Can An Actress Teach a Robot to Feel? “Doctor Moloch” grapples with the question at Theatre Nova  

THEATER & DANCE PREVIEW INTERVIEW

An impressionistic drawing of a robot hand and a human hand reaching out to touch, set against a blue background.

Detail from Theatre Nova's poster for Doctor Moloch.

In May of 2023, a group of researchers, engineers, and corporate executives at the Center for AI Safety warned of the existential danger of artificial intelligence (AI): “Mitigating the risk of extinction from AI should be a global priority alongside other societal-scale risks such as pandemics and nuclear war,” they wrote

Later that year, the Screen Actors Guild negotiated a new contract. In addition to wage issues, the actors were concerned that background roles would be created through AI and fewer actors would be employed. Most of the union’s demands were met, but the producers won the battle over keeping AI as an option.

Carla Milarch, whose play Doctor Moloch opens July 12 at Theatre Nova, absorbed all of this.  She also read articles by those who thought AI would enrich our lives and by people who believe there are pros and cons. [Read Pulp's profile of Milarch here.]

She couldn’t get the question out of her mind: Is AI a friend or foe? She thought about it while gardening. She thought about it while doing dishes. And a play began to take shape. “I have an idea bubbling, and characters, and then it takes on a life of its own,” she says of her writing process. 

That’s how her title character—a doctor created by artificial intelligence—was born.

In Doctor Moloch, a famous actress, replaced by AI, must find new work. In addition to doing live theater again, she takes a job teaching a robot doctor to feel.

“Doctor Moloch can detect cancer and read your genome and know what you’re thinking, but he can’t master human emotions,” Milarch explains. “In the course of the play, she [the actress] learns more about herself. He learns more about what it means to be human and, hopefully, we all do, too.”   

Director Briana O’Neal says the play is set five years into the future in the conference room of a lab.

“We wanted a twinge of futuristic small things,” she says. “We wanted to build little sci-fi elements into it.”

But she also wanted it to be close to our reality, just off enough to make audiences wonder.

“The characters can interact with a touchscreen monitor on the wall," O’Neal says. "One of the actors [the scientist who runs the lab] has an iPod permanently fused to him, and every time we see him he has a new [ technological gadget].”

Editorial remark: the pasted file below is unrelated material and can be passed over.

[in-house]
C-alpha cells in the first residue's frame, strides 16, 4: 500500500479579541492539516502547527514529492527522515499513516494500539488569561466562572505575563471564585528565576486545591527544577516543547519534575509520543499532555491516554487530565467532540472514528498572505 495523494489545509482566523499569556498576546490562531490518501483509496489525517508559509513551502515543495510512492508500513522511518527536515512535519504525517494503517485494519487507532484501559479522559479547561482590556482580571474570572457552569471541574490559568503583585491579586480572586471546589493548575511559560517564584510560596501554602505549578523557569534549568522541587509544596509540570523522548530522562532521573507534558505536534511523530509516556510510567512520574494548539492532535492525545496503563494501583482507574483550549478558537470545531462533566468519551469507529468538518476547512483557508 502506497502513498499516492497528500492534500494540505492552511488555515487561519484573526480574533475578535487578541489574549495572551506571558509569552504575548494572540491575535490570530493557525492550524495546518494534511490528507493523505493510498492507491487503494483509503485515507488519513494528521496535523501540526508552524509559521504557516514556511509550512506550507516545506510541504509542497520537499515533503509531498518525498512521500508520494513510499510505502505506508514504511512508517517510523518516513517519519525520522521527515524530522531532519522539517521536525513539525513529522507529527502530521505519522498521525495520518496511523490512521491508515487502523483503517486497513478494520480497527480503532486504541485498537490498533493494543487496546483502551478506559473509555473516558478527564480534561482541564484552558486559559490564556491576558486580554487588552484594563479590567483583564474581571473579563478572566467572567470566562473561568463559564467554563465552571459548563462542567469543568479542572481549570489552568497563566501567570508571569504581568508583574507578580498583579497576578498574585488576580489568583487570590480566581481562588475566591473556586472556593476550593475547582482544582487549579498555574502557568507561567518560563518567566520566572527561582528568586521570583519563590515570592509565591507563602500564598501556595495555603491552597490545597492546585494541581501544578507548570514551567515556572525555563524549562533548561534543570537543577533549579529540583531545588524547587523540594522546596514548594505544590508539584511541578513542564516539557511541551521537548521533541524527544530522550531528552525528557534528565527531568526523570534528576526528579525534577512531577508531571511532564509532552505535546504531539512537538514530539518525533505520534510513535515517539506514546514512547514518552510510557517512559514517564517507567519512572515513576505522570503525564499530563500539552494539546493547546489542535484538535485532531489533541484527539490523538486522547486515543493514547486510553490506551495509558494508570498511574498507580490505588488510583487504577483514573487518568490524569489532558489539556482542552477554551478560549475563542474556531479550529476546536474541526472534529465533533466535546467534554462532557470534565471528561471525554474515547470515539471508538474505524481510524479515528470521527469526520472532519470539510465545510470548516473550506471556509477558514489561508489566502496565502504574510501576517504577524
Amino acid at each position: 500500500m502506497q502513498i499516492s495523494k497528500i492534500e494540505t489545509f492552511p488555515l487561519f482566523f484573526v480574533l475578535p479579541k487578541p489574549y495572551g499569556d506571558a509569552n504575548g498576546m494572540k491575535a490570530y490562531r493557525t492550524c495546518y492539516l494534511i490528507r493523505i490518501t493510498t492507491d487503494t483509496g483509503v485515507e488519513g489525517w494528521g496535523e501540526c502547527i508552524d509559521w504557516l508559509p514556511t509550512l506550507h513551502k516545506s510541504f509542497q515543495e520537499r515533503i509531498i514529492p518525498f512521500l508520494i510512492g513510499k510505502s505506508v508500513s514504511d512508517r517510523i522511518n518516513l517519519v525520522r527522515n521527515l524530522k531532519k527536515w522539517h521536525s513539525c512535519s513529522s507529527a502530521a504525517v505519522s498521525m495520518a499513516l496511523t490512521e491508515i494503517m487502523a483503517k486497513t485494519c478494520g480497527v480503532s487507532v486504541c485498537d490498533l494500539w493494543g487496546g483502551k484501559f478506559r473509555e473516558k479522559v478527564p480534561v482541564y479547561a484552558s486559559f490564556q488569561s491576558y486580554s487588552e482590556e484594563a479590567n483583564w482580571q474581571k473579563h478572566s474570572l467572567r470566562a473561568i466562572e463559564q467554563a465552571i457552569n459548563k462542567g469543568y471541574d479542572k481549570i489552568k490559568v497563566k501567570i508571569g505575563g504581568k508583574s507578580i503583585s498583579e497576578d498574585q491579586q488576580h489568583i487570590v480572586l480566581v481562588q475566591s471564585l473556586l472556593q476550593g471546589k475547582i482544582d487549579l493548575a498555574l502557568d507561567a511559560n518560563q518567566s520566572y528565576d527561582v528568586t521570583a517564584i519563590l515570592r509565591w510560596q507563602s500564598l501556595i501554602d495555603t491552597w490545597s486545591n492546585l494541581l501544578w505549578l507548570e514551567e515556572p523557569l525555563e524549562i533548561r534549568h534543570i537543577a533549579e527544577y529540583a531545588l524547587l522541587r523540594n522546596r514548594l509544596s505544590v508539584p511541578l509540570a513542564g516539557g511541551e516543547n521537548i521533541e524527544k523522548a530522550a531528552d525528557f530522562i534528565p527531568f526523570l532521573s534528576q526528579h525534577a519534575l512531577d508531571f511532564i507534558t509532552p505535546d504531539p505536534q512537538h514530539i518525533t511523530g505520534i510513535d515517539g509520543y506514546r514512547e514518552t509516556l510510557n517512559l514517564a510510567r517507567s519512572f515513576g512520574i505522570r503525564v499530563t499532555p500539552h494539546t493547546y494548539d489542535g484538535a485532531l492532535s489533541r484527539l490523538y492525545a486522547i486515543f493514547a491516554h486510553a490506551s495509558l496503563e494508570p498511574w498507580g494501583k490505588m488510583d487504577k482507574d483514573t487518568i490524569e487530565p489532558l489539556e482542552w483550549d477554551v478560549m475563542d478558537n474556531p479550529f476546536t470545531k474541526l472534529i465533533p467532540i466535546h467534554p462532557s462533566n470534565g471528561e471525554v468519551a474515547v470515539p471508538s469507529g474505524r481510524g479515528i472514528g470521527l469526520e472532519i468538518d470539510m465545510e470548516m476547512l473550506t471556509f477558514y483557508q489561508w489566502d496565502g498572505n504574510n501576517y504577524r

Milarch tried to infuse her three-character play with humor and humanity. She says the production blends low- and high-tech. She has imagined what Alexa might be five years into the future—Alexa is an offstage voice—and reports that scenic designer Paul Taylor has created “an almost kitschy, futuristic design that fits thematically.” 

“Serena [the actress] is a living, breathing human being. She is bright and vibrant,” says costume designer Marley Boone. She wears “a bright red beautiful dress and jewelry. Her dress has ruffles and shows movement. Her emotions are constantly changing so her dress is not restrictive.”

“Dr. Moloch looks like a real human being but he is emotionless,” adds Boone, who dressed him in a colorless gray suit. “Gray is associated with robots. ... There is not much range of mobility in his suit to show the limited range of his emotional capacity. ... He has a tie that has the binary code on it to show what he’s really made of.” 

The third character is driven by money. “He is very cold,” she says, explaining why she dressed him in blue.

O’Neal says the play that is on the surface a work of science fiction is “at its core about love and humanity.” 

The production is lit by Jeff Jeff Alder with sound by Kennikki Jones-Jones and properties by stage manager Carolyn Pierce. It features Shelby Bradley, Louie Chen, and Artun Kircali. Mady Thetard is the assistant director.

The play was picked up by the National New Playwrights Network, an alliance of professional theaters including Theatre Nova that “develop, produce, and extend the life of new plays.” The Unicorn Theatre, another NNPN member, will produce Doctor Moloch next year. 


Davi Napoleon, a theater historian and freelance writer, holds a BA and MA from the University of Michigan and a Ph.D. from New York University. Her book is Chelsea on the Edge: The Adventures of an American Theatre.


"Doctor Moloch" by Carla Milarch will run at Theatre Nova, 410 West Huron Street, Ann Arbor, from ​July 12 to August 4. Visit theatrenova.org for tickets and showtimes.

Related:
"Theatre Nova's Carla Milarch has hopped through every level of theatrical life" [Pulp, July 5, 2024]